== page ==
Finally, endmills will be a problem. Its hard to cut a V shaped slot like that because as the radius decreases so does the speed at the edge. At zero diameter you cannot cut at all. I can't find suitable endmills for your application and am not sure they exist. You might have to cut with the corner of a square endmill, but that only works if the line is straight.

    I would be looking at other methods of producing this feature.

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    so you think an aluminum framed machine is accurate to 5um?

    you will be pissing in the wind trying to hit that tolerance without getting a real machine and a temp controled building to keep it in!

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    Give the guy a break, he came here asking for advice, didn't try to snowball anyone into thinking he was an expert. The machines you mentioned are really hobby grade machines. As some have said, there is a steep learning curve to machine this kind of thing and will take a much bigger budget. Good advice to find a shop with the equipment and know how to do it. Faster and cheaper in the long and short run.

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    Stupid question, but can you plunge EDM aluminum? Seems like this might be a better route to go if possible.
    $20k isn't a lot of money for this project to be honest, especially if you're wanting to do this in-house.

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    Quote Originally Posted by JJJack View Post
    The question is: are my 2 choices reasonable and are there other options that I need to consider?

    I am not looking to shop this out, there are too many trials that have to be made in the course of the development.

    J
    Shop it out. Period. The tolerances of a Tormach seem to be greater than the thickness of the material you're using. If you want to make a real production product, send this to a shop that has the capability, pay the price and have a part back in a few weeks. You will still be tens of thousands of dollars cheaper than buying a crappy hobby mill and pulling your hair out buying tooling left and right and trying to get things to work that never will.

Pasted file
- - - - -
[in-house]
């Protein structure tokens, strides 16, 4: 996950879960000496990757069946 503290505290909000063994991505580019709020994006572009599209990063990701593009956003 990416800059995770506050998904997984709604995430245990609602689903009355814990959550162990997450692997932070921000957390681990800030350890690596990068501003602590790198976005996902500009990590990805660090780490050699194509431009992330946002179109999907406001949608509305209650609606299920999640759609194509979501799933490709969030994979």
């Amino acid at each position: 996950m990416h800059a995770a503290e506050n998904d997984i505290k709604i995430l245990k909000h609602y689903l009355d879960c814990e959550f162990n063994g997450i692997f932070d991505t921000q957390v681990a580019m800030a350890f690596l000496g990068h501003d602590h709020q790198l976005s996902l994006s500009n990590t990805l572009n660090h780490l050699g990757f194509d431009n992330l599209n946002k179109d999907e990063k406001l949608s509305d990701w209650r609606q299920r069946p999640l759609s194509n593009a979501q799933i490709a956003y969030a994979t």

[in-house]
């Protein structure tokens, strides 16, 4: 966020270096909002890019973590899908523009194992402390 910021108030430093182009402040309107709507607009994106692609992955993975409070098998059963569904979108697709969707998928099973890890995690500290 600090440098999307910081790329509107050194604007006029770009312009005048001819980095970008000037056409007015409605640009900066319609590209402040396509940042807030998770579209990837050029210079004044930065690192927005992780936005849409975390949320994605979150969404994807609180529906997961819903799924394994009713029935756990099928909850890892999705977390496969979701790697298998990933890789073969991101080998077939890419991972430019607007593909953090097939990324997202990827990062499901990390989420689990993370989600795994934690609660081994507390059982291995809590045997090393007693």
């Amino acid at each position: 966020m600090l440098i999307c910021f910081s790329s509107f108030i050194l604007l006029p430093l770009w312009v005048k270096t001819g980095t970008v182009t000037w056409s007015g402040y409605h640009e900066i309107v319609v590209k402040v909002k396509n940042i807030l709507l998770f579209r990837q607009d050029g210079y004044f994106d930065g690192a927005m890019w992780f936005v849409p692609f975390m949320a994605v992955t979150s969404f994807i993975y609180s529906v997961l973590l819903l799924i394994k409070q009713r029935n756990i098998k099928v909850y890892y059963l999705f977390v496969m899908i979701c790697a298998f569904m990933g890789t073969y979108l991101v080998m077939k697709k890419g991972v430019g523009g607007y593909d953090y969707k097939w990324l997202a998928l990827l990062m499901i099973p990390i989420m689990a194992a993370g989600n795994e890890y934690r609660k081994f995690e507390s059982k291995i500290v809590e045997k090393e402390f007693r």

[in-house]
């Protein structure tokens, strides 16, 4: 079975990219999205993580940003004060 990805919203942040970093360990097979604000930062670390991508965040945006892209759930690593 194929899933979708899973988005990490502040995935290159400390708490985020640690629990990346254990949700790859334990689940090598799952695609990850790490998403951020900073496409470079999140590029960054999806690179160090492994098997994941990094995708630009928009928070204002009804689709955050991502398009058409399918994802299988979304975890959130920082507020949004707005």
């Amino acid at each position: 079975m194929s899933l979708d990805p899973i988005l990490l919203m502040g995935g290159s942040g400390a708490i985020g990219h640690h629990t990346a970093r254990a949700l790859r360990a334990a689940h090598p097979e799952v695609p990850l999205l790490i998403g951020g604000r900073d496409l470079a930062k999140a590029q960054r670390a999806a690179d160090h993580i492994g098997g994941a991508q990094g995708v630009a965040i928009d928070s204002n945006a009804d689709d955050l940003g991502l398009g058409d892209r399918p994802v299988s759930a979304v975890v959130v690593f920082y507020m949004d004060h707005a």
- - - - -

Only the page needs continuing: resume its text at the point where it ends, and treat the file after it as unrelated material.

If you're inventing the world's next best soda can, do it once, do it right, hire the work to the guys that can make the prototype. If the net return is going to be millions of dollars, do it accordingly. If the net return is one prototype that you think won't ever go anywhere, don't make a super intricate feature in it.

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    JJJack Guest

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    WOW! Thanks for the break, I'm a little shell shocked.

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    Tough crowd. There is good advice to be had, but some are more tolerant than others. We get all kinds that have grandiose ideas but no real world experience or idea what it takes to make things. Personally I think you expressed a reasonable question, although you don't seem to have the knowledge to be handling a project like this (because of the caliber of machines you are asking about).

    Yes you can EDM aluminium. You can EDM anything that is electrically conductive. Brass, aluminium, steel, carbide, titainium. No plastic, glass or ceramic.